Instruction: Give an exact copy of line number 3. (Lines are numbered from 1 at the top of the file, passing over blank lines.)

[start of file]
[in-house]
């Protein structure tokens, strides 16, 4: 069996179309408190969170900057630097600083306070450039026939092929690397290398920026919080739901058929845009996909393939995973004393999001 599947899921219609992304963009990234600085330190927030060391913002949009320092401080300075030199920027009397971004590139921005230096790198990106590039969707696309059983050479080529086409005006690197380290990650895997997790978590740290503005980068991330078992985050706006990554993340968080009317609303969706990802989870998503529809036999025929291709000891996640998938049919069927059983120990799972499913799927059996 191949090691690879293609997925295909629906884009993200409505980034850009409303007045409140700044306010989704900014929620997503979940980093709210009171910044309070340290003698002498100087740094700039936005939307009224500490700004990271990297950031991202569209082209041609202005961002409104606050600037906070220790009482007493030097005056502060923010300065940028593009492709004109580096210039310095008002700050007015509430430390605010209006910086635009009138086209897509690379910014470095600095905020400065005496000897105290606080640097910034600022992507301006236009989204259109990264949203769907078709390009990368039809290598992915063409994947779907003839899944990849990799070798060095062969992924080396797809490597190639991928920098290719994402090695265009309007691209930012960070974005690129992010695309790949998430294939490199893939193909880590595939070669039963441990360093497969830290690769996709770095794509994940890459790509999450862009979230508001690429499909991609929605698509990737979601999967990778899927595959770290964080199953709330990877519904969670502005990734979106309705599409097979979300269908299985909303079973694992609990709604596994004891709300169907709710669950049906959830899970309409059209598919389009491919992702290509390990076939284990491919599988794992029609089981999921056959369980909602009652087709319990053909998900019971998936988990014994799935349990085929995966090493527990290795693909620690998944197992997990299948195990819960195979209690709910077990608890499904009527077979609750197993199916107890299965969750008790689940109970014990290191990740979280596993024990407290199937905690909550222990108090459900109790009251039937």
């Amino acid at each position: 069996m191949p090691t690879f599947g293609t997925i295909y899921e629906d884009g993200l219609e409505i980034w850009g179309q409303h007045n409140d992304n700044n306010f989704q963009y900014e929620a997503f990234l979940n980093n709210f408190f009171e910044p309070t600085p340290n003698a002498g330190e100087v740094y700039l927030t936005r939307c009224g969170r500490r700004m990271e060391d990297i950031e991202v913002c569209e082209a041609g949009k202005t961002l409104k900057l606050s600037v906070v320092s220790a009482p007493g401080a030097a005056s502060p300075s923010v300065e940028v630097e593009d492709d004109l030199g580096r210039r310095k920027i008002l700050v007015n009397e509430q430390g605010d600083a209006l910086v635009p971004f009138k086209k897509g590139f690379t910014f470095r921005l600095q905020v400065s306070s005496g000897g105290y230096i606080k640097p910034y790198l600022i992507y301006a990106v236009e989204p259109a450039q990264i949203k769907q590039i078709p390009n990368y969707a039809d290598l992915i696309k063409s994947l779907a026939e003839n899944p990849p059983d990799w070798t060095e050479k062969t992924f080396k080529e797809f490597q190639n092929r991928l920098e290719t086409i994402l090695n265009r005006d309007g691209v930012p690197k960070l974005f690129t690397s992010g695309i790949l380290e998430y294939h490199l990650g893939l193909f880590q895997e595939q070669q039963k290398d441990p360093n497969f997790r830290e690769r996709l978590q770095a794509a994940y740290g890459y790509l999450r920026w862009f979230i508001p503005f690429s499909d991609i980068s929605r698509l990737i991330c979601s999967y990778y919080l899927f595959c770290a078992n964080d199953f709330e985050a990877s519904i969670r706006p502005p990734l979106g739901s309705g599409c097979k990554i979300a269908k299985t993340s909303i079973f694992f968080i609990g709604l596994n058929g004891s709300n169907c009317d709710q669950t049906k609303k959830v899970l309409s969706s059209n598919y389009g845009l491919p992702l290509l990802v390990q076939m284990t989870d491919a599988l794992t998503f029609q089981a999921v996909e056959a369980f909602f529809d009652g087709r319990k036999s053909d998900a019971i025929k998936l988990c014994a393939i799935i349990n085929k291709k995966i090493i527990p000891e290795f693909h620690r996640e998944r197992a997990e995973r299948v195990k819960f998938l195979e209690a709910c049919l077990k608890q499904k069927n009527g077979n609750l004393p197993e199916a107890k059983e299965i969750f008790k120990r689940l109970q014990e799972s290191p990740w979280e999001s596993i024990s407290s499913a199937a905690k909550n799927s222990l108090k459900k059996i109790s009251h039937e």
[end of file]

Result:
């Amino acid at each position: 069996m191949p090691t690879f599947g293609t997925i295909y899921e629906d884009g993200l219609e409505i980034w850009g179309q409303h007045n409140d992304n700044n306010f989704q963009y900014e929620a997503f990234l979940n980093n709210f408190f009171e910044p309070t600085p340290n003698a002498g330190e100087v740094y700039l927030t936005r939307c009224g969170r500490r700004m990271e060391d990297i950031e991202v913002c569209e082209a041609g949009k202005t961002l409104k900057l606050s600037v906070v320092s220790a009482p007493g401080a030097a005056s502060p300075s923010v300065e940028v630097e593009d492709d004109l030199g580096r210039r310095k920027i008002l700050v007015n009397e509430q430390g605010d600083a209006l910086v635009p971004f009138k086209k897509g590139f690379t910014f470095r921005l600095q905020v400065s306070s005496g000897g105290y230096i606080k640097p910034y790198l600022i992507y301006a990106v236009e989204p259109a450039q990264i949203k769907q590039i078709p390009n990368y969707a039809d290598l992915i696309k063409s994947l779907a026939e003839n899944p990849p059983d990799w070798t060095e050479k062969t992924f080396k080529e797809f490597q190639n092929r991928l920098e290719t086409i994402l090695n265009r005006d309007g691209v930012p690197k960070l974005f690129t690397s992010g695309i790949l380290e998430y294939h490199l990650g893939l193909f880590q895997e595939q070669q039963k290398d441990p360093n497969f997790r830290e690769r996709l978590q770095a794509a994940y740290g890459y790509l999450r920026w862009f979230i508001p503005f690429s499909d991609i980068s929605r698509l990737i991330c979601s999967y990778y919080l899927f595959c770290a078992n964080d199953f709330e985050a990877s519904i969670r706006p502005p990734l979106g739901s309705g599409c097979k990554i979300a269908k299985t993340s909303i079973f694992f968080i609990g709604l596994n058929g004891s709300n169907c009317d709710q669950t049906k609303k959830v899970l309409s969706s059209n598919y389009g845009l491919p992702l290509l990802v390990q076939m284990t989870d491919a599988l794992t998503f029609q089981a999921v996909e056959a369980f909602f529809d009652g087709r319990k036999s053909d998900a019971i025929k998936l988990c014994a393939i799935i349990n085929k291709k995966i090493i527990p000891e290795f693909h620690r996640e998944r197992a997990e995973r299948v195990k819960f998938l195979e209690a709910c049919l077990k608890q499904k069927n009527g077979n609750l004393p197993e199916a107890k059983e299965i969750f008790k120990r689940l109970q014990e799972s290191p990740w979280e999001s596993i024990s407290s499913a199937a905690k909550n799927s222990l108090k459900k059996i109790s009251h039937e």